Now more than ever, leaders must listen deeply to their colleagues, their clients and those they manage. Listening is especially challenging in the virtual world when we are deprived of the visual cues that help us interpret someone’s words. However, when you employ active listening at the deepest level, you can better understand the people you lead and build stronger relationships with everyone around you.
Here are five keys to develop your active listening skills:
- Lose the distractions. Whether you are on the phone, on a video call or face-to-face, the first thing you must do is eliminate distractions. Turn your phone on Do Not Disturb and take away other visual distractions such as open email programs or papers on your desk.
- Make eye contact if possible. If you are in-person, be sure you are looking at the person you are listening to. Similarly, if you are on video, keep your eyes on the screen rather than looking elsewhere. You can learn so much more if you add the visual cues to the words you hear.
- Focus on the other person. We all have a constant monologue inside our own heads and if we listen that monologue, we won’t be able to listen deeply to another person. Turn the volume down on your inner monologue by focusing intensely on the other person. What is that person saying? What is their tone of voice? If you can see them, what does their body language tell you?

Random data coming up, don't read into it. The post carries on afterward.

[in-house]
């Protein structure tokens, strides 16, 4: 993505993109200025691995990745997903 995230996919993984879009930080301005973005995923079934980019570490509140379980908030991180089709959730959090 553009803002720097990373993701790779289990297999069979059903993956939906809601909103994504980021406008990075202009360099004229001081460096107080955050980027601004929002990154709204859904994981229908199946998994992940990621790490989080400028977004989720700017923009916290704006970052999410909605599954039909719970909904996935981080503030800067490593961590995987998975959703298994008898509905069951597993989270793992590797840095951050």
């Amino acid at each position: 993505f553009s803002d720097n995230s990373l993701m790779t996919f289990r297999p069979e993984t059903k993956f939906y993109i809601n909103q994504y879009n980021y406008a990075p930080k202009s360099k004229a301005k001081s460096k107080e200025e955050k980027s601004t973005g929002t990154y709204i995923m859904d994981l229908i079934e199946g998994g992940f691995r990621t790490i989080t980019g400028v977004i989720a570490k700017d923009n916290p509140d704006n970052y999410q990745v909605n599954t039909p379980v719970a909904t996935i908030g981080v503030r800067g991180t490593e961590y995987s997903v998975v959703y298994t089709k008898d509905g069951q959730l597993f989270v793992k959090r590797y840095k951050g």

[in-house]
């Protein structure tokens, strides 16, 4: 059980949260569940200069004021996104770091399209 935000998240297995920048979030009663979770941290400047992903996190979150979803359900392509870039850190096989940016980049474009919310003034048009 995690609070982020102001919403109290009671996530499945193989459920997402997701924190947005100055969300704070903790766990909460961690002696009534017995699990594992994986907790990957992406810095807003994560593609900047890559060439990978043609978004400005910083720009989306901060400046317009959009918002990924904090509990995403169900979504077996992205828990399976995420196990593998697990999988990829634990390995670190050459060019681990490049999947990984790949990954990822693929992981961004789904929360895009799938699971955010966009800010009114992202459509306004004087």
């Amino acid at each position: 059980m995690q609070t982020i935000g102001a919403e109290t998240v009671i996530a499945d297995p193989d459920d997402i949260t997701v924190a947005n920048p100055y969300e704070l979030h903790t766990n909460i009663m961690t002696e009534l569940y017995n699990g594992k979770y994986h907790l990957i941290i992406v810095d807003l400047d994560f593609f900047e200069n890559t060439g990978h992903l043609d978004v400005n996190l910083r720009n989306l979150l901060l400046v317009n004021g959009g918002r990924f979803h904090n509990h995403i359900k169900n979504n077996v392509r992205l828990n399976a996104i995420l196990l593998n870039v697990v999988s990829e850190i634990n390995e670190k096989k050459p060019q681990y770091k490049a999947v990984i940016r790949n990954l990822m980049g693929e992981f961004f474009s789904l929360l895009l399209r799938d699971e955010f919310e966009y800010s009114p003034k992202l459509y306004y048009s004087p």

- Tune in to your gut. Sometimes our intuition tells us that something is not right or that the other person’s words do not match their true message. When your gut tells you that something is off, listen to it. Notice what you pick up about the other person’s mood, values and emotions when you listen at a gut level.
- Ask better questions. The quality of what you are listening to improves when you ask more powerful questions. Stay away from questions that invite a yes or no answer, and instead probe where you are curious. Ask questions that open up the conversation, and you will learn much more.
Listening is an art, and your active listening skills will improve with conscious practice. Whether you are interacting by phone, video or face-to-face, bring an intention to listen to that interaction. Active listening will transform the quality of your conversations. As you listen more deeply to others, you will not only gather better information, but you will also build stronger relationships with direct reports, clients and colleagues.